John Rhys.

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Glasynys is the one about a mermaid : see Cymru Fu,
pp. 434-44. Where he got this from I have not been
able to find out, but it has probably been pieced together
from various sources. I feel sure that some of the
materials at least were Welsh, besides the characters
known to Welsh mythology as Nefyd" Naf Neifion,
Gwyn ab Nuct, Gwydion ab Don, Dylan, and Ceridwen,
who have been recklessly introduced into it. He
locates it, apparently, somewhere on the coast of Car-
narvonshire, the chief scene being called Ogof Deio
or David's Cave, which so far as I know is not an
actual name, but one suggested by ' David Jones'
locker' as sailors' slang for the sea. In hopes that
somebody will communicate to me any bits of this tale
that happen to be still current on the Welsh coast, I give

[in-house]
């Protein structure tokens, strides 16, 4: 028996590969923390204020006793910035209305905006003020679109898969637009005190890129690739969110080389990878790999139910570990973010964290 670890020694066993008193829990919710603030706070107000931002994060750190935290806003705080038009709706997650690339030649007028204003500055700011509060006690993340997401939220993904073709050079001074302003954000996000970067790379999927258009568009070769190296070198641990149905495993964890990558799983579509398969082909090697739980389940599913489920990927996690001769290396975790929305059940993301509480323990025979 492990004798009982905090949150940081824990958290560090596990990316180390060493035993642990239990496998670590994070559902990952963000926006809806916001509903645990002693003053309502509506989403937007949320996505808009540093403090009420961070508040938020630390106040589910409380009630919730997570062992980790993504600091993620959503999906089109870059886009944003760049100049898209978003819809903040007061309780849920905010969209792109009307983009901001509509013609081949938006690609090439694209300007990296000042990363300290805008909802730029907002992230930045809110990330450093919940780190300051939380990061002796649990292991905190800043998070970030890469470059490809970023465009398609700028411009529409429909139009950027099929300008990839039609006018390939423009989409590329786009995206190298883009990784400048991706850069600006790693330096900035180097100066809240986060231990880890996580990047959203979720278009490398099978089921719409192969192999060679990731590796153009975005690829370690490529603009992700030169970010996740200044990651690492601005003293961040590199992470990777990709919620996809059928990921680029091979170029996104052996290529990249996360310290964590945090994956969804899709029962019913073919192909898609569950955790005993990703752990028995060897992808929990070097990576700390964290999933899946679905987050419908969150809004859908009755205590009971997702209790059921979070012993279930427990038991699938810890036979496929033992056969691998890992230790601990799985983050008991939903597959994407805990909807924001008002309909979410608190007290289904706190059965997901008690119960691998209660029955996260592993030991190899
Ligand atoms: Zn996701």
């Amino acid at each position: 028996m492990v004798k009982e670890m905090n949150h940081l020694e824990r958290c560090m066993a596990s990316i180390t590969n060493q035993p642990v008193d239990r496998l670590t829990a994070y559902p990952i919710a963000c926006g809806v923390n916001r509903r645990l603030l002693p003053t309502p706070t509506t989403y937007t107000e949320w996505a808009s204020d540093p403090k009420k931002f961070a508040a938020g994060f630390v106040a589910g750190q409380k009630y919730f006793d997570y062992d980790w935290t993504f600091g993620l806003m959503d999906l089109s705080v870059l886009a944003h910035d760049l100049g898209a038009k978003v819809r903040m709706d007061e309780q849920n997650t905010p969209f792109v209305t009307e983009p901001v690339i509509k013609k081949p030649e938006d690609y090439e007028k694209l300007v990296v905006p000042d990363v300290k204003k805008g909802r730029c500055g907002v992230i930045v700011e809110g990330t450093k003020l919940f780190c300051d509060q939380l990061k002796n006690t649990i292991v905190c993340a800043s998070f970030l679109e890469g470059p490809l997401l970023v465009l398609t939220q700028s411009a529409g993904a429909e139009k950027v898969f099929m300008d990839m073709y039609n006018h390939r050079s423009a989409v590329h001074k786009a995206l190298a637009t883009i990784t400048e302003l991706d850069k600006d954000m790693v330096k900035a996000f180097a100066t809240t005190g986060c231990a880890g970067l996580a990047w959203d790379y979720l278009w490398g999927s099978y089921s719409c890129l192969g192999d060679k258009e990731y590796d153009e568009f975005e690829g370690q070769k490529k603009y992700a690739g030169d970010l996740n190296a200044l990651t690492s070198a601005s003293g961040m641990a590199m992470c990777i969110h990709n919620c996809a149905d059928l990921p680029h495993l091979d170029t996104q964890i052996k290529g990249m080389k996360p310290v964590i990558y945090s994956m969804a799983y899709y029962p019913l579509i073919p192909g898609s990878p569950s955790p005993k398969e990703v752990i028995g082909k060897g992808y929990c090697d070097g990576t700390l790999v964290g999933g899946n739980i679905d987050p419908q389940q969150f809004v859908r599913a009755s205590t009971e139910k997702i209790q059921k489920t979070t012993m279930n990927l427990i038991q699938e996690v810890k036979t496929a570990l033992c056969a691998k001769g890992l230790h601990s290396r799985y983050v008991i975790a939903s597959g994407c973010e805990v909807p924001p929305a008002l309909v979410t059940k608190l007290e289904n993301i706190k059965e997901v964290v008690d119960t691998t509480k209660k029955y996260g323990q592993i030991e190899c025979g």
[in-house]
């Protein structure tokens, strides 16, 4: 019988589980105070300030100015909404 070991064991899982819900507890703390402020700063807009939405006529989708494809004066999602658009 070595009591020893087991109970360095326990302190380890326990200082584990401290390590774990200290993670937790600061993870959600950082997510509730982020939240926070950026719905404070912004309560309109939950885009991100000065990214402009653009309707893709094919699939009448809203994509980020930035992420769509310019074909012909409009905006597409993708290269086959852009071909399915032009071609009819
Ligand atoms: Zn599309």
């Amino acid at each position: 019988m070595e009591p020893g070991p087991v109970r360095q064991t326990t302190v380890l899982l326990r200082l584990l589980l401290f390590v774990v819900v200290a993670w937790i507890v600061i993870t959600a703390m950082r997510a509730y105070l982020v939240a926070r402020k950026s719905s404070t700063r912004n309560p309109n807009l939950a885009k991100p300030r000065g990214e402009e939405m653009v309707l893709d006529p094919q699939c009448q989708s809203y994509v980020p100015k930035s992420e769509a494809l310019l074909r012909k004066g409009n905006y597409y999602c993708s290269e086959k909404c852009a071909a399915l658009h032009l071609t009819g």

an abstract of it here :

' Once upon a time, a poor fisherman made the
acquaintance of a mermaid in a cave on the sea-coast ;
at first she screeched wildly, but, when she got a little
calmer, she told him to go off out of the way of her
brother, and to return betimes the day after. In getting
away, he was tossed into the sea, and tossed out on the

1 See Giraldus' Itineranum KambricE, i. 8 (pp. 75-8) ; some discussion of
the whole story will be found in chapter iii of this volume.


land with a rope, which had got wound about his waist ;
and on pulling at this he got ashore a coffer full of
treasure, which he spent the night in carrying home.
He was somewhat late in revisiting the cave the next
day, and saw no mermaid come there to meet him
according to her promise. But the following night he
was roused out of his sleep by a visit from her at his
home, when she told him to come in time next day.
On his way thither, he learnt from some fishermen that
they had been labouring in vain during the night, as